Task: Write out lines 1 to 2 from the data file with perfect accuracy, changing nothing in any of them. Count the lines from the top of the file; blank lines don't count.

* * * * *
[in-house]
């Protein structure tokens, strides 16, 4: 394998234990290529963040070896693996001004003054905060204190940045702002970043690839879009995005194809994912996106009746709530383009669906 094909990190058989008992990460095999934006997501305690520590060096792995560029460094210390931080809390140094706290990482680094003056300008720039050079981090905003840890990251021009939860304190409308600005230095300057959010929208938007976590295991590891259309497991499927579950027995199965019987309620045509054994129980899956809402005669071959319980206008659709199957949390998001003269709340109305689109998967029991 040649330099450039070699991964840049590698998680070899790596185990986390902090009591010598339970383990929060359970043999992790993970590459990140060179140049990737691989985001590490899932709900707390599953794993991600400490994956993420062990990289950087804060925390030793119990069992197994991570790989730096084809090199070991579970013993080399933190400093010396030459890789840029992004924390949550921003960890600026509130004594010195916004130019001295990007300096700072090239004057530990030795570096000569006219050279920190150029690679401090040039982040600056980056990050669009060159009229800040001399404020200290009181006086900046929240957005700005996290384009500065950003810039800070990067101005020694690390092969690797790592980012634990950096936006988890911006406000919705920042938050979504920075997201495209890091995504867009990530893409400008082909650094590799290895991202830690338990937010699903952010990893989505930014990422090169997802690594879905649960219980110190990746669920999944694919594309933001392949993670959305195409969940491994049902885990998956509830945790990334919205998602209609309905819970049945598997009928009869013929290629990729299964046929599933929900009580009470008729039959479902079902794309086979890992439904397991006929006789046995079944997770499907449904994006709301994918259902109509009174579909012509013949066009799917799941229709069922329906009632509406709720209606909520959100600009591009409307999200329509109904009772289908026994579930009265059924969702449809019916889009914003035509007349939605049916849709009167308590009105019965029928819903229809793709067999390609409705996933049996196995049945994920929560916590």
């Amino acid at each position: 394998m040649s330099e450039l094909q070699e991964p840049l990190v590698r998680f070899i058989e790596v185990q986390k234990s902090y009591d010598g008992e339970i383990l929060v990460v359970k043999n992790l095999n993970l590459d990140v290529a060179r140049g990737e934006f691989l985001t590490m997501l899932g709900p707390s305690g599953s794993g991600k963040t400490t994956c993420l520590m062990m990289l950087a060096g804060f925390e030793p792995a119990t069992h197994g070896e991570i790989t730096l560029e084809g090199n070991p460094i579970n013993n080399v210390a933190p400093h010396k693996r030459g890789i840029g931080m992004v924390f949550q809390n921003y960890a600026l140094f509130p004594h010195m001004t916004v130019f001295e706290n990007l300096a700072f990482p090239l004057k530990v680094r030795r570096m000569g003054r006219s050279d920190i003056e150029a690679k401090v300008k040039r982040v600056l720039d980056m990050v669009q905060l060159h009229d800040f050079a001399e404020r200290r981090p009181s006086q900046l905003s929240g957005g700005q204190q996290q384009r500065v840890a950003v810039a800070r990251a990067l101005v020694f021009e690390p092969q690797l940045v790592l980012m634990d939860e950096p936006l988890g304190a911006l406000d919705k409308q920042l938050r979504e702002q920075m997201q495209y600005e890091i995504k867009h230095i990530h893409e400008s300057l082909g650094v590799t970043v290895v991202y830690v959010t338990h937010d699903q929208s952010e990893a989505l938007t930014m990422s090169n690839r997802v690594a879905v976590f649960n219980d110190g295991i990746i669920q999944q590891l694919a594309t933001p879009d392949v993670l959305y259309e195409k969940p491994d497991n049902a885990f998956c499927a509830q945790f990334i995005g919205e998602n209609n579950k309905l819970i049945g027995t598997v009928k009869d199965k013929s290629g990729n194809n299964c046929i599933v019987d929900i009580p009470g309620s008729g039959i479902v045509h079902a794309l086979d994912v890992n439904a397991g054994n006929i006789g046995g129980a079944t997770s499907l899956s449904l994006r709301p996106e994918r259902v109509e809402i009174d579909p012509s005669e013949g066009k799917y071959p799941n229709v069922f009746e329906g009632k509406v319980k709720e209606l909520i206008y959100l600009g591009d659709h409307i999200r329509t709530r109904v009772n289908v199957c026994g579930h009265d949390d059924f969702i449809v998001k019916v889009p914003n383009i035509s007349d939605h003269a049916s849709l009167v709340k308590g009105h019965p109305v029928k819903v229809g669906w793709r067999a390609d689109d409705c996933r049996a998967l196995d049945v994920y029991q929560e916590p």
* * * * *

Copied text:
[in-house]
């Protein structure tokens, strides 16, 4: 394998234990290529963040070896693996001004003054905060204190940045702002970043690839879009995005194809994912996106009746709530383009669906 094909990190058989008992990460095999934006997501305690520590060096792995560029460094210390931080809390140094706290990482680094003056300008720039050079981090905003840890990251021009939860304190409308600005230095300057959010929208938007976590295991590891259309497991499927579950027995199965019987309620045509054994129980899956809402005669071959319980206008659709199957949390998001003269709340109305689109998967029991 040649330099450039070699991964840049590698998680070899790596185990986390902090009591010598339970383990929060359970043999992790993970590459990140060179140049990737691989985001590490899932709900707390599953794993991600400490994956993420062990990289950087804060925390030793119990069992197994991570790989730096084809090199070991579970013993080399933190400093010396030459890789840029992004924390949550921003960890600026509130004594010195916004130019001295990007300096700072090239004057530990030795570096000569006219050279920190150029690679401090040039982040600056980056990050669009060159009229800040001399404020200290009181006086900046929240957005700005996290384009500065950003810039800070990067101005020694690390092969690797790592980012634990950096936006988890911006406000919705920042938050979504920075997201495209890091995504867009990530893409400008082909650094590799290895991202830690338990937010699903952010990893989505930014990422090169997802690594879905649960219980110190990746669920999944694919594309933001392949993670959305195409969940491994049902885990998956509830945790990334919205998602209609309905819970049945598997009928009869013929290629990729299964046929599933929900009580009470008729039959479902079902794309086979890992439904397991006929006789046995079944997770499907449904994006709301994918259902109509009174579909012509013949066009799917799941229709069922329906009632509406709720209606909520959100600009591009409307999200329509109904009772289908026994579930009265059924969702449809019916889009914003035509007349939605049916849709009167308590009105019965029928819903229809793709067999390609409705996933049996196995049945994920929560916590």